3D Printed Spine Successfully Implanted in 12-Year-Old Boy
Daily Mail Australia reported that surgeons in China have successfully implanted an artificial 3D-printed vertebra into a 12-year-old bone cancer patient to help him walk again.
Doctors at Peking University Hospital in Beijing first removed a tumor located in the second vertebra of the boy's neck before replacing it with the 3D-printed implant between the first and third vertebrae to allow him to lift his head.
The five-hour surgery was a world first and will enable the boy named Minghao to walk again after spending two months confined to a hospital bed.
''This is the first use of a 3D-printed vertebra as an implant for orthopedic spine surgery in the world," Dr Liu Zhongjun, who performed the surgery, told Chinese media CCTV.
Before the surgery, Minghao had been lying flat in the orthopedics ward - he could only occasionally stand up but just for a few minutes at a time.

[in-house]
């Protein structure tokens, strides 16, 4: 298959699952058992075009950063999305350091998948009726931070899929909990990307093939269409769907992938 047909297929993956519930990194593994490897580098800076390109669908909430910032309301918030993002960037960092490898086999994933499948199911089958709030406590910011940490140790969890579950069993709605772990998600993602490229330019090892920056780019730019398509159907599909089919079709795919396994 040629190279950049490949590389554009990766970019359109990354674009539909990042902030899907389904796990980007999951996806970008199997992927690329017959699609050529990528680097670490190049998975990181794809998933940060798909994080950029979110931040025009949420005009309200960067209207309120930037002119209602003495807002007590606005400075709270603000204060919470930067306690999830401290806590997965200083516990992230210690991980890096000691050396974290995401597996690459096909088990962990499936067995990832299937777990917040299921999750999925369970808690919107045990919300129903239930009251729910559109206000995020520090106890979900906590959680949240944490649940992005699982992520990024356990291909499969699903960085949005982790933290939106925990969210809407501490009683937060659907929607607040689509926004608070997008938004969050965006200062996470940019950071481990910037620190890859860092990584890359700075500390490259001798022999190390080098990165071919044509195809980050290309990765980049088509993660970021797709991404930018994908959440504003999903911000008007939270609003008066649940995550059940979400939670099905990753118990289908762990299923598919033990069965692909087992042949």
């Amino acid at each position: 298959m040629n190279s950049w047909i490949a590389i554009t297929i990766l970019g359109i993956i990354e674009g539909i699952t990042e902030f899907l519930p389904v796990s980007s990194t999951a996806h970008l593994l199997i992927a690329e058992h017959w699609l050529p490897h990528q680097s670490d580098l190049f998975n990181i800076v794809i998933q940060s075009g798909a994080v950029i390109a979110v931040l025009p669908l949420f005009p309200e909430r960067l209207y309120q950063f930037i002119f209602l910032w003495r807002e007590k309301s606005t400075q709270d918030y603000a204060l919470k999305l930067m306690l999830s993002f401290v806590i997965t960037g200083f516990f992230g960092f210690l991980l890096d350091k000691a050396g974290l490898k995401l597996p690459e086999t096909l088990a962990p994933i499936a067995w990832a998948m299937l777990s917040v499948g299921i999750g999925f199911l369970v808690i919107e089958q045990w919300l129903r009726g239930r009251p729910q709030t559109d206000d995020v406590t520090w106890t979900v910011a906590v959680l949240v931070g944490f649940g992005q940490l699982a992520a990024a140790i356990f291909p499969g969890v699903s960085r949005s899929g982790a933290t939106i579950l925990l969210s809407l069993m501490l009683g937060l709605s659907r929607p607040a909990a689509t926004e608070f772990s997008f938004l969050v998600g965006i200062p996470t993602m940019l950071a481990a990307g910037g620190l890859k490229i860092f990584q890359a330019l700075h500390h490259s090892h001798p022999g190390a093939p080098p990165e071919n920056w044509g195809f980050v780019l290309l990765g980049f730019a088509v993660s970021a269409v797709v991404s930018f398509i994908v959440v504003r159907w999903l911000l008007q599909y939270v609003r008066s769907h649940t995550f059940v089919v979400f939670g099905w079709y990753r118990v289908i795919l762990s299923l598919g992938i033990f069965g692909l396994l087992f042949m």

Minghao had injured his back playing football and doctors later diagnosed him with bone cancer after locating the tumor.
''Using existing technology, the patient's head needs to be framed with pins after surgery. The patient's head cannot touch the bed when he is resting. This lasts for at least three months,' Dr Liu said.
''But with 3D printing technology, we can simulate the shape of the vertebra, which is much stronger and more convenient than traditional methods."
Minghao is now in recovery and Dr. Liu said he was in good condition and expects him to make a strong recovery.